For Facebook (And Others), Small Businesses Aren’t the Focus

facebook-logo1Facebook’s decision to throttle organic reach has drawn ire among the small business community, and led some in the technology  industry to question the viability of the social network’s future. But the big question for Facebook is not whether the it is “dying” and more whether its focus on advertising is sustainable in the long run.

“Facebook has made itself nearly irrelevant to small business users,” Evan Spiegel, chief executive at Snapchat, said last year. “[Small businesses] were blindsided mid-year, when Facebook tightened its control over the flow of information to business and personal users, deciding what users would and would not see in their feeds.”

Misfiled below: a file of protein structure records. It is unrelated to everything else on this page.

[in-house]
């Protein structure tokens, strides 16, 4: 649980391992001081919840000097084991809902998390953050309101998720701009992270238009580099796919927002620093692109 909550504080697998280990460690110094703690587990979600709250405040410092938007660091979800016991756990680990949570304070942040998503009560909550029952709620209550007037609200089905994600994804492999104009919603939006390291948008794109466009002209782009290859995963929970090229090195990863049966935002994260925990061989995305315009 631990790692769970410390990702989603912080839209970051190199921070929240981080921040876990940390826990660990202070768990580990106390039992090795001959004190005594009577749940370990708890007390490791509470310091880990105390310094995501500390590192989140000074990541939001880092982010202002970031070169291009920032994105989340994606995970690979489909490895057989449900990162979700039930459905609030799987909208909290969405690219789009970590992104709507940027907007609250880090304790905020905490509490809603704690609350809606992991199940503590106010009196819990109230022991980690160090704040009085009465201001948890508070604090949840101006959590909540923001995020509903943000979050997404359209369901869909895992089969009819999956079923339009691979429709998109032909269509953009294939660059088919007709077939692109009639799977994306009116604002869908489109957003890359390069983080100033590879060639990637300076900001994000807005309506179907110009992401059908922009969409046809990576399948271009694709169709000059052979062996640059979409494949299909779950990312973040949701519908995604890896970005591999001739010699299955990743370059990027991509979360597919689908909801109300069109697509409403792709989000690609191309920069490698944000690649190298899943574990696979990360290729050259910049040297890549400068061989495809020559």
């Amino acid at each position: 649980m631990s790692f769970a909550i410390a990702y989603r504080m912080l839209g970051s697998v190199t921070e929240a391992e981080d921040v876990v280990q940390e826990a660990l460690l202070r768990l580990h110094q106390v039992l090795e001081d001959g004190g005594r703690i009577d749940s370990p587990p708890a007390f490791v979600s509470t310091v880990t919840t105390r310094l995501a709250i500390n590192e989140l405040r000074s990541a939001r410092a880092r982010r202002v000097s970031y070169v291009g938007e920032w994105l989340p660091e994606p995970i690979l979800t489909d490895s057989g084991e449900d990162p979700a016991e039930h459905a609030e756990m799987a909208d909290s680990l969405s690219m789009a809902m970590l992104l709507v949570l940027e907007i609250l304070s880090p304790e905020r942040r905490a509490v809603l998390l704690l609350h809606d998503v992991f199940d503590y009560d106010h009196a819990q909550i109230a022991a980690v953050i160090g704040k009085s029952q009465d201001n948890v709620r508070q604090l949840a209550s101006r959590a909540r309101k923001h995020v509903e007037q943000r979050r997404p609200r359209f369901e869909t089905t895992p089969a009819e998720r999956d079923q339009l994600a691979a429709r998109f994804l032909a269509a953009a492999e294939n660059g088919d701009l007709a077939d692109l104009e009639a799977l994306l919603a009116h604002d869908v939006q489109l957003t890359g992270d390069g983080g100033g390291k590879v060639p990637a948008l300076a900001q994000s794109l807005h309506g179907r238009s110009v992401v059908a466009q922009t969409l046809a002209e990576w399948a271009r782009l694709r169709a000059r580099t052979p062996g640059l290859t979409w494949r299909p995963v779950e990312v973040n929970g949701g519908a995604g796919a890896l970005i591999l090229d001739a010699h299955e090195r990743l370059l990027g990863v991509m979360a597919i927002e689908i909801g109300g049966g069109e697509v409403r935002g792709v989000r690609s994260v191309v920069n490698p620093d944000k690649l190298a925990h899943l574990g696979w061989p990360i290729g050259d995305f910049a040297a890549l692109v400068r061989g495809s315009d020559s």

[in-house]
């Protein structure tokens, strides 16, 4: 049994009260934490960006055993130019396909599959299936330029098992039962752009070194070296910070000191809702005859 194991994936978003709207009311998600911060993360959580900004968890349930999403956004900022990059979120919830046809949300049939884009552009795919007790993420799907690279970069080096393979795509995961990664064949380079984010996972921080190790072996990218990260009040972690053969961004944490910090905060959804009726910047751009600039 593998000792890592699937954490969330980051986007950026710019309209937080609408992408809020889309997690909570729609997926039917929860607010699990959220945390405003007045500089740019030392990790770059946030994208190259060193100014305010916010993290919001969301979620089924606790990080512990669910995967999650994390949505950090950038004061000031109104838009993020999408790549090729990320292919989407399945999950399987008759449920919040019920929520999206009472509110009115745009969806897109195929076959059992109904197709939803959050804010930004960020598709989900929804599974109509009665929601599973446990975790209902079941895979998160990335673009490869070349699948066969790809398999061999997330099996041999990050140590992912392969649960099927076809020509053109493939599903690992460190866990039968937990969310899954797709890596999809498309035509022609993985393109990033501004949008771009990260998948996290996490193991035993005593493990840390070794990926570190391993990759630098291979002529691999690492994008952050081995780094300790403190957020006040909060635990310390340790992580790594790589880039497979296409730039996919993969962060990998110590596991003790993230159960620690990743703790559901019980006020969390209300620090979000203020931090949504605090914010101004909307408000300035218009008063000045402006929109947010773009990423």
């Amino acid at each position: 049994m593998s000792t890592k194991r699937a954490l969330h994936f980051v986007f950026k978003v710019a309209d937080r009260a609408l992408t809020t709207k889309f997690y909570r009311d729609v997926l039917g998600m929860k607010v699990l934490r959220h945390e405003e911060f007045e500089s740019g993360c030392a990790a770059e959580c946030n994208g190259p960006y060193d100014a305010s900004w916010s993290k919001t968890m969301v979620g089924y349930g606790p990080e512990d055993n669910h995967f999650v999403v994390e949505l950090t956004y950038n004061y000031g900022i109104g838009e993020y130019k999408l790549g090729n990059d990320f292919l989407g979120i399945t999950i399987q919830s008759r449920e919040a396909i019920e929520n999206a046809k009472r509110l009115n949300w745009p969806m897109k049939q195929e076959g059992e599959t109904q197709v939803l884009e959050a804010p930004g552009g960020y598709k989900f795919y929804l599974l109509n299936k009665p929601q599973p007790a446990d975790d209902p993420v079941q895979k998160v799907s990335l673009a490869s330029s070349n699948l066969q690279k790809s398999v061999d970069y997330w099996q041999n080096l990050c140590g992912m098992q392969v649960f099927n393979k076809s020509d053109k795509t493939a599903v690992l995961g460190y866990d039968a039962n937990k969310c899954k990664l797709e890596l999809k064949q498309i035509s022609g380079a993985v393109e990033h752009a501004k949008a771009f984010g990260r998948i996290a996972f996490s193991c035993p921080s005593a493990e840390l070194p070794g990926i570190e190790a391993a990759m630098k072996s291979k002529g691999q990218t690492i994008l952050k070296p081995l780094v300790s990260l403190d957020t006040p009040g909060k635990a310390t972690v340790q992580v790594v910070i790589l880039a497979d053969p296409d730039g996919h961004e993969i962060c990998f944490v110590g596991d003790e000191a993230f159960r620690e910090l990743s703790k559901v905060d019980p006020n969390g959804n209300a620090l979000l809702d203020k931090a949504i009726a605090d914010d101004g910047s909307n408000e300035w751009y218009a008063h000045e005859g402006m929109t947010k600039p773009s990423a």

In many ways, Facebook’s recent decisions stem from a broader shift in the way social media businesses operate. As Street Fight’s deputy editor Steven Jacobs pointed out recently in the Wall Street Journal, small businesses now “rent” audiences on Yelp, Angie’s List and Facebook. Too many business owners have made organic reach on these platforms a consistent part of their marketing strategy, only to get their legs pulled out from underneath them when these large players change their strategy.